Trump plays to Putin’s enormous ego in a belief that good personal relationships and dialogue among equals dampens the threat of war. Isn’t that what it’s really all about? The president is charged by the Constitution with keeping Americans safe and Trump is doing it.

While it’s a fact Putin ordered aggressive measures in Crimea and Georgia in response to threats to Russian security there are no immediate signals he has designs on reestablishing the old boundaries and reach of the defunct Soviet Union. Ronald Reagan’s “peace through strength” policy brought the Soviets to their knees and almost three decades’ worth of semi-feckless U.S. leadership in the interim hasn’t restored them to the brink of invading eastern Europe.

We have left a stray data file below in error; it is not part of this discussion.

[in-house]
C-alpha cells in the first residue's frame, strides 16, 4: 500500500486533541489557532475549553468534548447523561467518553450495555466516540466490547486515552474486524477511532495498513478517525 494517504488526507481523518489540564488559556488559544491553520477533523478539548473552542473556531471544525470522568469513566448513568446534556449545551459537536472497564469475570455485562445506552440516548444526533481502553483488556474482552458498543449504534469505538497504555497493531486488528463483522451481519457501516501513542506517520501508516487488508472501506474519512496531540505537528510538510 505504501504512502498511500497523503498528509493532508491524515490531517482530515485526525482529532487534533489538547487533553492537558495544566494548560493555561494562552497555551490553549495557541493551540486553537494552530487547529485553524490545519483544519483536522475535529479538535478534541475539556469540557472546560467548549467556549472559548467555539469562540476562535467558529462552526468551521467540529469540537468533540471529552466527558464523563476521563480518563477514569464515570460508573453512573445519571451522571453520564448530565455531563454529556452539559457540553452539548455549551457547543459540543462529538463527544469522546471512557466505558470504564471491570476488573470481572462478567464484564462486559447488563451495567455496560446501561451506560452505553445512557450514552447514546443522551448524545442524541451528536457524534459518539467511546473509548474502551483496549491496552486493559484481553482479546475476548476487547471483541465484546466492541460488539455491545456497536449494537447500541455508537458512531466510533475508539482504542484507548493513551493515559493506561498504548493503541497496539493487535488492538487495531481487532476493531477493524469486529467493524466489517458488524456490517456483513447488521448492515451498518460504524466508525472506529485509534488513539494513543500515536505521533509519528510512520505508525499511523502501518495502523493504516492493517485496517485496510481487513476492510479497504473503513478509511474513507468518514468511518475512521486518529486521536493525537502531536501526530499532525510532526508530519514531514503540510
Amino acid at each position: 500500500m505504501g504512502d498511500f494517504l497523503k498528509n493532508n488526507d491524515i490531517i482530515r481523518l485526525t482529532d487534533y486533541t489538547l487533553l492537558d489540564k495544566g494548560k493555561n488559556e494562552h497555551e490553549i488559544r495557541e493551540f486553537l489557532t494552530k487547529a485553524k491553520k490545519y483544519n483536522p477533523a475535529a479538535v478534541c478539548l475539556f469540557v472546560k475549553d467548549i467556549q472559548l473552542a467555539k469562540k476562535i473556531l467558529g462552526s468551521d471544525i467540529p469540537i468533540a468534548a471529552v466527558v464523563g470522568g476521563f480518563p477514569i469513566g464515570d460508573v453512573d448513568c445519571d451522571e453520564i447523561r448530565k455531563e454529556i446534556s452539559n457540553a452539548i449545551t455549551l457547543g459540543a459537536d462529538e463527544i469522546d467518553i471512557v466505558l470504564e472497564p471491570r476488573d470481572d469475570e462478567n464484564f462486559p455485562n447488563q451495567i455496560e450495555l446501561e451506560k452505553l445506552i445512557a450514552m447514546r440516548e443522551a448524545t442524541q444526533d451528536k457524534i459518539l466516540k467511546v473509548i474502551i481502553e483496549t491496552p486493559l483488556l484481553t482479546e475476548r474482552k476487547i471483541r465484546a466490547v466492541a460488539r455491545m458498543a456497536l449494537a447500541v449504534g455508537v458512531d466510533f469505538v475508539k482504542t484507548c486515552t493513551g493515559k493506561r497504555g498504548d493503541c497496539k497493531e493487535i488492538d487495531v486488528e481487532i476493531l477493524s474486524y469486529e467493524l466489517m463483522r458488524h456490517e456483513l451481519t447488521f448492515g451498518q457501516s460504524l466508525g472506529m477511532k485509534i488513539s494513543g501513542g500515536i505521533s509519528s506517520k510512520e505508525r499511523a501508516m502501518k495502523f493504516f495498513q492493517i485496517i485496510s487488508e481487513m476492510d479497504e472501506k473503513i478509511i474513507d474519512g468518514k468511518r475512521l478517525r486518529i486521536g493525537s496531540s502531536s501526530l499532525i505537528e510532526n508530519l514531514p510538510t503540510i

Additionally, with developed 21st century intelligence capabilities there’s no way Russia could amass a conventional force large enough for an invasion of a friendly country without the west knowing about it well in advance – at least providing an opportunity to organize a deterrent/counter force. Putin isn’t fooling anyone – and here’s thinking Trump knows precisely what he’s doing.

It isn’t ego driving Trump (as Goldberg would have us think). It’s a time-tested personal philosophy that people who get along well and share things in common are much less likely to fire off missiles and want to kill each other. It’s not really all that different than the live-and-let-live view that’s a cornerstone of our Judeo-Christian heritage. Defend yourself at all costs – but if the other guy’s not intending to throw the first punch, then neither should you.

What’s wrong with the concept of deterrence? Pushing buttons is a bad idea, just like admitting Montenegro into NATO was a stupid move. It was bound to antagonize Russia and do Americans really hope to send their boys to fight and potentially die over such a dubious threat?